In His Steps eBook

This eBook from the Gutenberg Project consists of approximately 290 pages of information about In His Steps.
in his mind that the saloon would be beaten in Raymond at the election now near at hand.  If so, they could go on with some courage to do the redemptive work begun by the evangelist and now taken up by the disciples in his own church.  If the saloon triumphs again there will be a terrible and, as he thinks, unnecessary waste of Christian sacrifice.  But, however we differ on that point, he convinced his church that the time had come for a fellowship with other Christians.  Surely, if the First Church could work such changes in society and its surroundings, the church in general if combining such a fellowship, not of creed but of conduct, ought to stir the entire nation to a higher life and a new conception of Christian following.

“This is a grand idea, Caxton, but right here is where I find my self hesitating.  I do not deny that the Christian disciple ought to follow Christ’s steps as closely as these here in Raymond have tried to do.  But I cannot avoid asking what the result would be if I ask my church in Chicago to do it.  I am writing this after feeling the solemn, profound touch of the Spirit’s presence, and I confess to you, old friend, that I cannot call up in my church a dozen prominent business or professional men who would make this trial at the risk of all they hold dear.  Can you do any better in your church?  What are we to say?  That the churches would not respond to the call:  ‘Come and suffer?’ Is our standard of Christian discipleship a wrong one?  Or are we possibly deceiving ourselves, and would we be agreeably disappointed if we once asked our people to take such a pledge faithfully?  The actual results of the pledge as obeyed here in Raymond are enough to make any pastor tremble, and at the same time long with yearning that they might occur in his own parish.  Certainly never have I seen a church so signally blessed by the Spirit as this one.  But—­am I myself ready to take this pledge?  I ask the question honestly, and I dread to face an honest answer.  I know well enough that I should have to change very much in my life if I undertook to follow His steps so closely.  I have called myself a Christian for many years.  For the past ten years I have enjoyed a life that has had comparatively little suffering in it.  I am, honestly I say it, living at a long distance from municipal problems and the life of the poor, the degraded and the abandoned.  What would the obedience to this pledge demand of me?  I hesitate to answer.  My church is wealthy, full of well-to-do, satisfied people.  The standard of their discipleship is, I am aware, not of a nature to respond to the call of suffering or personal loss.  I say:  ’I am aware.’  I may be mistaken.  I may have erred in not stirring their deeper life.  Caxton, my friend, I have spoken my inmost thought to you.  Shall I go back to my people next Sunday and stand up before them in my large city church and say:  ’Let us follow Jesus closer; let us walk in His steps where it will cost us something more than it is costing us now; let us pledge not to do anything without first asking:  ‘What would Jesus do?’ If I should go before them with that message, it would be a strange and startling one to them.  But why?  Are we not ready to follow Him all the way?  What is it to be a follower of Jesus?  What does it mean to imitate Him?  What does it mean to walk in His steps?”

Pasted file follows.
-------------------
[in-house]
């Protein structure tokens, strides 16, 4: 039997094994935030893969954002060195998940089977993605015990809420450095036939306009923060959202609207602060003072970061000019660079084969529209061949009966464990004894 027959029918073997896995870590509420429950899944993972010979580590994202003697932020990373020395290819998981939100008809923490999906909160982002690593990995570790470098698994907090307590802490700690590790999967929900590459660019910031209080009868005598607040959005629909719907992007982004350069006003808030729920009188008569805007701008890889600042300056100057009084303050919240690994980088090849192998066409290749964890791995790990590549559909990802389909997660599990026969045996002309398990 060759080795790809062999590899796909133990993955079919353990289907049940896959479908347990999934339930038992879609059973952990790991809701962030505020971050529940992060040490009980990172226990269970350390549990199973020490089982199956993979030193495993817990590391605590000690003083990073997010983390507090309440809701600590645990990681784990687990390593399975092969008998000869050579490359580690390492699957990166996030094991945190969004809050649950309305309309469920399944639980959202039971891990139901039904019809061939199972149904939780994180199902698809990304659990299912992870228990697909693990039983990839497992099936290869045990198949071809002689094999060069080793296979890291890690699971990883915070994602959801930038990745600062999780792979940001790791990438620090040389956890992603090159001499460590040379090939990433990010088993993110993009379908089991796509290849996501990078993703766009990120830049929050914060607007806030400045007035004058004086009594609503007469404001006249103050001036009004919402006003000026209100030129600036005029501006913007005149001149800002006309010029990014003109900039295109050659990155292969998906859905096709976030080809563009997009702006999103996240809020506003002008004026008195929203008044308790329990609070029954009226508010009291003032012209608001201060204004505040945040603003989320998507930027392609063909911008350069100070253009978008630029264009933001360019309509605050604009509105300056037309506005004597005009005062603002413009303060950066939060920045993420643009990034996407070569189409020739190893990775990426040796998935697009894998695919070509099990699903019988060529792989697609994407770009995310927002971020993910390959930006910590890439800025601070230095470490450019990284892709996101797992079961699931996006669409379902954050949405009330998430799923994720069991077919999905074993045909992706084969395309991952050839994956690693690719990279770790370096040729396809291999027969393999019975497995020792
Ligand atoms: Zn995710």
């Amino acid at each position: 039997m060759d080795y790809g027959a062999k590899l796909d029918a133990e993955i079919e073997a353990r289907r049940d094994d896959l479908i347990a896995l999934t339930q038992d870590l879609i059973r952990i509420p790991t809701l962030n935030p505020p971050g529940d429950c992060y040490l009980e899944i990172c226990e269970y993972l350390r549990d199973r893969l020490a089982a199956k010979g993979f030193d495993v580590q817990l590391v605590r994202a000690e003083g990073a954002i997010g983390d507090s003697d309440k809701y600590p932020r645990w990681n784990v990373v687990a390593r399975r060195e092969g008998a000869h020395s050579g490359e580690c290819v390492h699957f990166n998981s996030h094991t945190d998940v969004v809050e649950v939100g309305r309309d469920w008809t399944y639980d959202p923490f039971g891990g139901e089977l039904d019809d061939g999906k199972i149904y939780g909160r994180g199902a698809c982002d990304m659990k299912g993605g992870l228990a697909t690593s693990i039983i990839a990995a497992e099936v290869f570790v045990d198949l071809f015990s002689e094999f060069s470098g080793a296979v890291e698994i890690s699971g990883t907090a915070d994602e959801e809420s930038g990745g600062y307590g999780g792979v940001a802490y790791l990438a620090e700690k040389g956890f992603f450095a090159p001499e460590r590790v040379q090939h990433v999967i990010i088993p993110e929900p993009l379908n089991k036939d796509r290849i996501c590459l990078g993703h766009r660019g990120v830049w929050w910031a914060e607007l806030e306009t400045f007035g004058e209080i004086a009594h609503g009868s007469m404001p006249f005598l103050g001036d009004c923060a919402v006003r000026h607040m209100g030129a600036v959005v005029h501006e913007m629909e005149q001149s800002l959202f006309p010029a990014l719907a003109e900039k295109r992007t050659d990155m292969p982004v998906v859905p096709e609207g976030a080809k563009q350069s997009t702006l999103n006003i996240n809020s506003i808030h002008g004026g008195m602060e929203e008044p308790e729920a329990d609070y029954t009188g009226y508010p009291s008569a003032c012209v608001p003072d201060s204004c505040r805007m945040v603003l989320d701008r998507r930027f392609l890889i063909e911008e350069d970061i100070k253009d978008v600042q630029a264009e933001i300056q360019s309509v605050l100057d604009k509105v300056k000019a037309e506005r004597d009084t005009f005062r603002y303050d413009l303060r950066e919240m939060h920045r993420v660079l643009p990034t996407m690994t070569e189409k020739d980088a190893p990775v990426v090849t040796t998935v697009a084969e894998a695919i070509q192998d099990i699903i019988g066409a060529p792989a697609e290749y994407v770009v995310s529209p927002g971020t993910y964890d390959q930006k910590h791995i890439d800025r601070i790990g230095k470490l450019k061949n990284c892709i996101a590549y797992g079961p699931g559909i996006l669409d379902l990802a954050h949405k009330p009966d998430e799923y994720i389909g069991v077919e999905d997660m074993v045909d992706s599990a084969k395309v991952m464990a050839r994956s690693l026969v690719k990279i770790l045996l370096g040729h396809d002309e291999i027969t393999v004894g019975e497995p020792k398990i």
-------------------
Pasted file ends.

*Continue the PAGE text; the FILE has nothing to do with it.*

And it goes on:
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In His Steps from Project Gutenberg. Public domain.
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